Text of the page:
Document Type : Research Paper
- Mehdi Rahimzadeh 1
- Hassan Gharayagh zandi 2
- Ali Moghadamzadeh 3
- fazlallah bagherzadeh 4
- Alireza Bahrami 5
1 Department of Motor Behavior and Sports Psychology, Faculty of Sports Sciences and Health.University of Tehran, Tehran, Iran
2 Department of Motor Behavior and Sports Psychology, Faculty of Sport Sciences and Health, University of Tehran, Tehran, Iran.
3 Department of Curriculum Development & Instruction Methods, Faculty of Psychology and Educational Sciences, University of Tehran, Tehran, Iran.
4 Department of Motor Behavior and Sports Psychology, Faculty of Sport Sciences and Health.University of Tehran, Tehran, Iran
5 Department of Motor Behavior and Sports Psychology, Faculty of Sports Sciences, Arak University, Arak. Iran.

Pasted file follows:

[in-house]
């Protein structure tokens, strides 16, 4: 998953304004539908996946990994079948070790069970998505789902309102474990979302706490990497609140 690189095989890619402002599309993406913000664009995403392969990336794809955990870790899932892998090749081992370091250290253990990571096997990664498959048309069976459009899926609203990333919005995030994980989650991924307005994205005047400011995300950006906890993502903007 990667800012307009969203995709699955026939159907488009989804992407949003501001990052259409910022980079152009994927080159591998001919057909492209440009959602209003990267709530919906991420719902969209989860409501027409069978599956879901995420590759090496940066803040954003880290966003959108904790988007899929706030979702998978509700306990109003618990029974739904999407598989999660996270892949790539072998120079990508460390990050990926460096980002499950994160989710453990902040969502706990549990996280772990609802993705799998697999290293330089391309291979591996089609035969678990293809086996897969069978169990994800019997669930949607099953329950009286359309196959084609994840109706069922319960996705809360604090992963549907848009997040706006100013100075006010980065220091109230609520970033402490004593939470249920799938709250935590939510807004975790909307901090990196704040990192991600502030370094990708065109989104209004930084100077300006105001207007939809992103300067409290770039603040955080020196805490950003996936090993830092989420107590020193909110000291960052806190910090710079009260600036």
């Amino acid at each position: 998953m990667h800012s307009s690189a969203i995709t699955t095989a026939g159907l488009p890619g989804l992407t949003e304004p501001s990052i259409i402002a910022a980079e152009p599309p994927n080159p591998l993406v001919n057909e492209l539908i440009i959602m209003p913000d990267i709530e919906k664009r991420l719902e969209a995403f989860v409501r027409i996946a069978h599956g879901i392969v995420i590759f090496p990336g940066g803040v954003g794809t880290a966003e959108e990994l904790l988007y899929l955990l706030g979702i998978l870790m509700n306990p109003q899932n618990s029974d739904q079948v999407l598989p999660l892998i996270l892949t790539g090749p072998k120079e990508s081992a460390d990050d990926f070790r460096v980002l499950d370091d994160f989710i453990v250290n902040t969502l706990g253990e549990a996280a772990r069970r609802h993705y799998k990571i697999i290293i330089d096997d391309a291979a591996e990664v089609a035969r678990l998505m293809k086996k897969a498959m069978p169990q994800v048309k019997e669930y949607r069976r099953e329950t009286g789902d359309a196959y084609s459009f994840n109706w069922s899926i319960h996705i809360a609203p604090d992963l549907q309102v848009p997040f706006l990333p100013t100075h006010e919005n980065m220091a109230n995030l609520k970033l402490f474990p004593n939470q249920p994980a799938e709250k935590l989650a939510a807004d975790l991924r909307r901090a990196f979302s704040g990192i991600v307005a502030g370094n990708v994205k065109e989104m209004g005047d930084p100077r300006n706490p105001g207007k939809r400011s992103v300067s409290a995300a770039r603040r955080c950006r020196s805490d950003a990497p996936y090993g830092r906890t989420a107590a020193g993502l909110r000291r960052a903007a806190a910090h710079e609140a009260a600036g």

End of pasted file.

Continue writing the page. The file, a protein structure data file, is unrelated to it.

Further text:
The aim of this study was to evaluate the effect of quiet eye training on selective attention, gaze behavior and free throwing of basketball under stressful conditions. The statistical population of the present study was all youth basketball players who participated in competitions in Tehran province. According to the type and purpose of the study, the sample was ranging in age from 16 to 22 years. A total of 24 people were selected and randomly and equally divided into two groups of 12 people (quiet eye and control training group). The study included a pre-test, post-test, first retention, pressure test and second retention. In the pre-test phase, participants performed 10 free basketball throws and at the same time their gaze behavior and performance were recorded. The training phase consisted of 3 sessions based on Vickers quiet eye training. The first post-test and retention stages were similar to the pre-test with a difference of 24 hours from each other and the pressure test was performed 48 hours after the first retention and the second retention phase was performed 48 hours after the pressure test. To analyze the data, combined analysis of variance test and Benferoni follow-up test were used and independent t-test was used to compare the groups. The results showed that quiet eye training had a significant effect on selective attention, gaze behavior and free throw performance under stressful conditions